One of the key issues that I have encountered is the notion that people who fall down, laugh, speak in tongues, shake etc, in a pentecostal style meeting are being manipulated. Of course, there is always evidence of manipulation but this evidence can be found for all aspects of church life down through the centuries. The underlying theological position of this church was a solid Biblical message but I love the final sentence - "Only here you can reach out and touch the face of the divine." Wow. What an invitation. Somehow there is a possibility to experience so much more of God that our minds, emotions, bodies cannot cope with the encounter.
Dr John Court, a former Professor of Psychology at Fuller Seminary and now Director of Counseling at a Christian College in South Australia, in an article titled "Discerning between the emotional, the psychotic and the spiritual" makes a good observation which has been a benchmark for many well-balanced pentecostal movements and churches namely:
"Where we see real and lasting change with maturity of spirituality and a desire to know God more, then I believe God is at work"
Is this a sufficient test? Yes, I believe it is. The Christian Church is involved in the work of building the Kingdom of God. If an encounter with the living God results in an altered state of consciousness that draws people into greater maturity and a deeper desire to know God and His Word then, yes, it is good.
So do we need to fear the dilemma between delusions, the devil and the divine?
Dr. Court suggests in relation to ASCs that "the really important questions relate not to the behaviour we observe, but the meaning of this behaviour, and its purpose." Of course there are parallels in other aspects of religion and psychology but what is the purpose?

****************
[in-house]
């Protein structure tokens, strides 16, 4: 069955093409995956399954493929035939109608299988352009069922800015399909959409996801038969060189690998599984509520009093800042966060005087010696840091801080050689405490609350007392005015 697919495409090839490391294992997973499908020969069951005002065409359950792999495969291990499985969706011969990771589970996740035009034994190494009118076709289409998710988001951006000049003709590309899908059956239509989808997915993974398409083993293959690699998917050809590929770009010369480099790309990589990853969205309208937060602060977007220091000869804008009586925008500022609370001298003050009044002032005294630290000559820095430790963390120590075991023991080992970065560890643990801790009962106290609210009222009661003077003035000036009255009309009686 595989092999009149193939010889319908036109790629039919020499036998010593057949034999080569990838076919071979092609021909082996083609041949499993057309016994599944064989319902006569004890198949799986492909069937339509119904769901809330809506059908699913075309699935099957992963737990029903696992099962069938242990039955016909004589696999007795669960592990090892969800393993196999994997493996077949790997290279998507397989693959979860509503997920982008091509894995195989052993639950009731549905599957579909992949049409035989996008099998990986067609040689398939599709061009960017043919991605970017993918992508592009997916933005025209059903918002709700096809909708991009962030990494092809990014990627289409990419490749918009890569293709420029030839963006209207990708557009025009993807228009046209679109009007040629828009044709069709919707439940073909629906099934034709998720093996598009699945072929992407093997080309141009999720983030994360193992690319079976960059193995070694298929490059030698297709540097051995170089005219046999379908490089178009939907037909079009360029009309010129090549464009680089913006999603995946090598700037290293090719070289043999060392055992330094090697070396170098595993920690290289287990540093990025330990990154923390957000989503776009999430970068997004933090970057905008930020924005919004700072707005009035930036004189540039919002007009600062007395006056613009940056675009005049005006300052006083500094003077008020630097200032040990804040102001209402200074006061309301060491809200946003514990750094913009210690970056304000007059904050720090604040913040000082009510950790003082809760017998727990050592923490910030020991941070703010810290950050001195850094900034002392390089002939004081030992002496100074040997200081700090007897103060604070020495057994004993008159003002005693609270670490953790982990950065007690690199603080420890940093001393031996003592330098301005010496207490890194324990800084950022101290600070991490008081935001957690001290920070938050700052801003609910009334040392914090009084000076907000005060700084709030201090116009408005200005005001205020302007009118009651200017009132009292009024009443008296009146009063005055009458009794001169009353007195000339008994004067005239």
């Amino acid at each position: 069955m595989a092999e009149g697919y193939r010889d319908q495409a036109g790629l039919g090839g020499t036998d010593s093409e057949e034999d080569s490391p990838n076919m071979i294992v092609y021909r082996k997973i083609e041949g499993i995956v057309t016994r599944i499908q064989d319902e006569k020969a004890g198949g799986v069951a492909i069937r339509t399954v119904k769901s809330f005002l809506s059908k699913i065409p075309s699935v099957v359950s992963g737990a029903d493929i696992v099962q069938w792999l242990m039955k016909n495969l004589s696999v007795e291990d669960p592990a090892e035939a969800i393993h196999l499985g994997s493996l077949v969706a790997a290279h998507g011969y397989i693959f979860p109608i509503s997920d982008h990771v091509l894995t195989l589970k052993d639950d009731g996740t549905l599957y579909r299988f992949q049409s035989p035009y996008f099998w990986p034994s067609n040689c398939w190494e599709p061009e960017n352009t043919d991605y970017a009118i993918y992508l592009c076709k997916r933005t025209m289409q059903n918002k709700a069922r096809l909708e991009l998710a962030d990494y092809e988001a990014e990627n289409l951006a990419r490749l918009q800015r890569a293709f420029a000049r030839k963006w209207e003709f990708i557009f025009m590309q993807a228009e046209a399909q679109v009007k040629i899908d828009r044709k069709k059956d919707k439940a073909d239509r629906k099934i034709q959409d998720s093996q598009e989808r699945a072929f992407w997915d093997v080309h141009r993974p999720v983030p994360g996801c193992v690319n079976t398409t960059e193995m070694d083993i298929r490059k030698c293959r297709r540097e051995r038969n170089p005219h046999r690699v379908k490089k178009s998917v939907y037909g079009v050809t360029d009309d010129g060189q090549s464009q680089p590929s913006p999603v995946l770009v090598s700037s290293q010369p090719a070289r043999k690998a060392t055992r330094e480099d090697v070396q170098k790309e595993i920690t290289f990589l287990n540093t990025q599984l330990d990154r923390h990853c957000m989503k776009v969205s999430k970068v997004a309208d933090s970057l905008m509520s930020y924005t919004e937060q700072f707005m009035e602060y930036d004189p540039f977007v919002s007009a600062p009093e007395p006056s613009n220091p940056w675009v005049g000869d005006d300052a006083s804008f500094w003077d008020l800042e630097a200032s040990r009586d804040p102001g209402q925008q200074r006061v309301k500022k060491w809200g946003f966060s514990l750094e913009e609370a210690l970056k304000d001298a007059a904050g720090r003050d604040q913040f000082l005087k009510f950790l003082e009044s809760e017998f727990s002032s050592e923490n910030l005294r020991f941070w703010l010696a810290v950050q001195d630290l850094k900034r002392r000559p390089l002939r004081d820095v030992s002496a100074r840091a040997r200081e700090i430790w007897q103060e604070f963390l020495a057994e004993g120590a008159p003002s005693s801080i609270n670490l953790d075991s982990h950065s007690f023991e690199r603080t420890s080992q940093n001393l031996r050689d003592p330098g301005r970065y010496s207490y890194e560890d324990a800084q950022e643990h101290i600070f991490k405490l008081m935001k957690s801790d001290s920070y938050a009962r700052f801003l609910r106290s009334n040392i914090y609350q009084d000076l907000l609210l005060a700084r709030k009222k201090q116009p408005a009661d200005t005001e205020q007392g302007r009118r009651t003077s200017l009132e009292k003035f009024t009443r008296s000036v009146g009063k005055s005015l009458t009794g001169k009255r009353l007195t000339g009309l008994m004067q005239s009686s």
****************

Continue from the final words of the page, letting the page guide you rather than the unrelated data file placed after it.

In the Book of Acts Chapters 10 and 22 both the Apostles Peter and Paul experienced trance-like states where God communicated profound spiritual insight that was a turning point for the church at that time. I am not suggesting that all communication from God will be so pivotal but when God wants to speak deeply to us it can come during trance-like states where we are so caught up in the experience of God that all else seems to fall away from us.
I don't have all of the answers but I do know that I want to "touch the face of the divine". I welcome input as I explore this topic but I long to see a version of Christian experience that will see people enter into a transcendent encounter with the living God.
Please check out the other Synchrobloggers writing about Christian approaches to altered states of consciousness.Shamanic Vision and Apocalyptic Scripture at Phil Wyman's Square No More
Can prayer be an example of Alternate Conciousness? at Eternal Echoes
Better Than I Was [at times], Not Better Than You Are by Mike of Earthsea
emotionalism vs rationalism at Adam Gonnerman's Igneous Quill
Consciousness of the absurd and the absurdity of consciousness at Steve's Notes from the Underground
The Unconscious Christian by Matt Stone
Hypnochristians at Jamie's More Than Stone
The extreme consciousness of the Spirit by Les Chatwin
The Spirit of the Lord is upon me at Mike's Musings
What is reality? by David Fisher at Be the Revolution